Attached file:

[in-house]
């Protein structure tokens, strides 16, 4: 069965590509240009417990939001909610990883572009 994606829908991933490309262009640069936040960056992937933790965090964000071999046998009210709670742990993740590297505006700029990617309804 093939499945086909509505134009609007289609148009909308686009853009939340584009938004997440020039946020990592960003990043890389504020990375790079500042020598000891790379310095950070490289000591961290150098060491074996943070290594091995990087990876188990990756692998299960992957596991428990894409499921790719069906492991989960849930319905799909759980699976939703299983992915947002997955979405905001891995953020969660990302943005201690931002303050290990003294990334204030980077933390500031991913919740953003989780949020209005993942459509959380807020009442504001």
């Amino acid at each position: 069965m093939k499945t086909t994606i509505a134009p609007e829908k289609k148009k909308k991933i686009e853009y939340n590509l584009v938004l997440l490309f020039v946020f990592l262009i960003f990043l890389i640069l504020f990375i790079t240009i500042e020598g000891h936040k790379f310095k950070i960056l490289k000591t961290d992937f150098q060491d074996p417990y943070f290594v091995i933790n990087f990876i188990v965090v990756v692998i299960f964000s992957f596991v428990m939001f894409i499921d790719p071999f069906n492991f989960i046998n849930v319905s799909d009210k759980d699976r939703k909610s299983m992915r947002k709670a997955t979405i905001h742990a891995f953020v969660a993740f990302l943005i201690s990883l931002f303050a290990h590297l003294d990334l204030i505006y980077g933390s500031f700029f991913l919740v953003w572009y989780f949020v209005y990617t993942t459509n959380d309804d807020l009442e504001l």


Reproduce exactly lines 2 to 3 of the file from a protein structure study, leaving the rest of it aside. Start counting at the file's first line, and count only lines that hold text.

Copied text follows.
């Protein structure tokens, strides 16, 4: 069965590509240009417990939001909610990883572009 994606829908991933490309262009640069936040960056992937933790965090964000071999046998009210709670742990993740590297505006700029990617309804 093939499945086909509505134009609007289609148009909308686009853009939340584009938004997440020039946020990592960003990043890389504020990375790079500042020598000891790379310095950070490289000591961290150098060491074996943070290594091995990087990876188990990756692998299960992957596991428990894409499921790719069906492991989960849930319905799909759980699976939703299983992915947002997955979405905001891995953020969660990302943005201690931002303050290990003294990334204030980077933390500031991913919740953003989780949020209005993942459509959380807020009442504001």
């Amino acid at each position: 069965m093939k499945t086909t994606i509505a134009p609007e829908k289609k148009k909308k991933i686009e853009y939340n590509l584009v938004l997440l490309f020039v946020f990592l262009i960003f990043l890389i640069l504020f990375i790079t240009i500042e020598g000891h936040k790379f310095k950070i960056l490289k000591t961290d992937f150098q060491d074996p417990y943070f290594v091995i933790n990087f990876i188990v965090v990756v692998i299960f964000s992957f596991v428990m939001f894409i499921d790719p071999f069906n492991f989960i046998n849930v319905s799909d009210k759980d699976r939703k909610s299983m992915r947002k709670a997955t979405i905001h742990a891995f953020v969660a993740f990302l943005i201690s990883l931002f303050a290990h590297l003294d990334l204030i505006y980077g933390s500031f700029f991913l919740v953003w572009y989780f949020v209005y990617t993942t459509n959380d309804d807020l009442e504001l």